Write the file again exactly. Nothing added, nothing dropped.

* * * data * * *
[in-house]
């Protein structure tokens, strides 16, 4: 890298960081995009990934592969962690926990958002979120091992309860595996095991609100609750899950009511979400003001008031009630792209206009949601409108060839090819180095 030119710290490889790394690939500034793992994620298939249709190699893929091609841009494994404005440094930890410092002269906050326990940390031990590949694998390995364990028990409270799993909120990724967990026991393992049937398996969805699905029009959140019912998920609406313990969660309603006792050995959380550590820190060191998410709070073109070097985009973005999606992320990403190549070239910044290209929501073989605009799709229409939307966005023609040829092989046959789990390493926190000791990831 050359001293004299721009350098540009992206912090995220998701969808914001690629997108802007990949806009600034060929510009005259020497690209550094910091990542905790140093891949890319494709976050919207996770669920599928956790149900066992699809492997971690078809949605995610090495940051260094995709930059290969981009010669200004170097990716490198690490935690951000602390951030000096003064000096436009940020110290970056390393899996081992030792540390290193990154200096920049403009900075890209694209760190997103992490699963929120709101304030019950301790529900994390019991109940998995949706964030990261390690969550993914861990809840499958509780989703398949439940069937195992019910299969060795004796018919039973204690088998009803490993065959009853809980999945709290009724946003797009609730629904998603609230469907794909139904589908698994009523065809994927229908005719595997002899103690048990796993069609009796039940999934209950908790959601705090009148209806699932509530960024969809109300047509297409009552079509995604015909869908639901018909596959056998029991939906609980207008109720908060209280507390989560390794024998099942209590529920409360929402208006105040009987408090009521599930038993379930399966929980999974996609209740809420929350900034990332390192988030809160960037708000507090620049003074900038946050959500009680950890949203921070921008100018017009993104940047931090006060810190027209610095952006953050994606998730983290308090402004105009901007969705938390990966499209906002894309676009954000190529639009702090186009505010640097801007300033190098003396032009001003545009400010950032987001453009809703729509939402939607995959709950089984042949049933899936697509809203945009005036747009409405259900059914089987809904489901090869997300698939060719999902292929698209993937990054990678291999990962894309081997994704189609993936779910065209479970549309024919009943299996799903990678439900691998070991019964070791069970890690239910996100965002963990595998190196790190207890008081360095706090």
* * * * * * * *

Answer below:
[in-house]
């Protein structure tokens, strides 16, 4: 890298960081995009990934592969962690926990958002979120091992309860595996095991609100609750899950009511979400003001008031009630792209206009949601409108060839090819180095 030119710290490889790394690939500034793992994620298939249709190699893929091609841009494994404005440094930890410092002269906050326990940390031990590949694998390995364990028990409270799993909120990724967990026991393992049937398996969805699905029009959140019912998920609406313990969660309603006792050995959380550590820190060191998410709070073109070097985009973005999606992320990403190549070239910044290209929501073989605009799709229409939307966005023609040829092989046959789990390493926190000791990831 050359001293004299721009350098540009992206912090995220998701969808914001690629997108802007990949806009600034060929510009005259020497690209550094910091990542905790140093891949890319494709976050919207996770669920599928956790149900066992699809492997971690078809949605995610090495940051260094995709930059290969981009010669200004170097990716490198690490935690951000602390951030000096003064000096436009940020110290970056390393899996081992030792540390290193990154200096920049403009900075890209694209760190997103992490699963929120709101304030019950301790529900994390019991109940998995949706964030990261390690969550993914861990809840499958509780989703398949439940069937195992019910299969060795004796018919039973204690088998009803490993065959009853809980999945709290009724946003797009609730629904998603609230469907794909139904589908698994009523065809994927229908005719595997002899103690048990796993069609009796039940999934209950908790959601705090009148209806699932509530960024969809109300047509297409009552079509995604015909869908639901018909596959056998029991939906609980207008109720908060209280507390989560390794024998099942209590529920409360929402208006105040009987408090009521599930038993379930399966929980999974996609209740809420929350900034990332390192988030809160960037708000507090620049003074900038946050959500009680950890949203921070921008100018017009993104940047931090006060810190027209610095952006953050994606998730983290308090402004105009901007969705938390990966499209906002894309676009954000190529639009702090186009505010640097801007300033190098003396032009001003545009400010950032987001453009809703729509939402939607995959709950089984042949049933899936697509809203945009005036747009409405259900059914089987809904489901090869997300698939060719999902292929698209993937990054990678291999990962894309081997994704189609993936779910065209479970549309024919009943299996799903990678439900691998070991019964070791069970890690239910996100965002963990595998190196790190207890008081360095706090």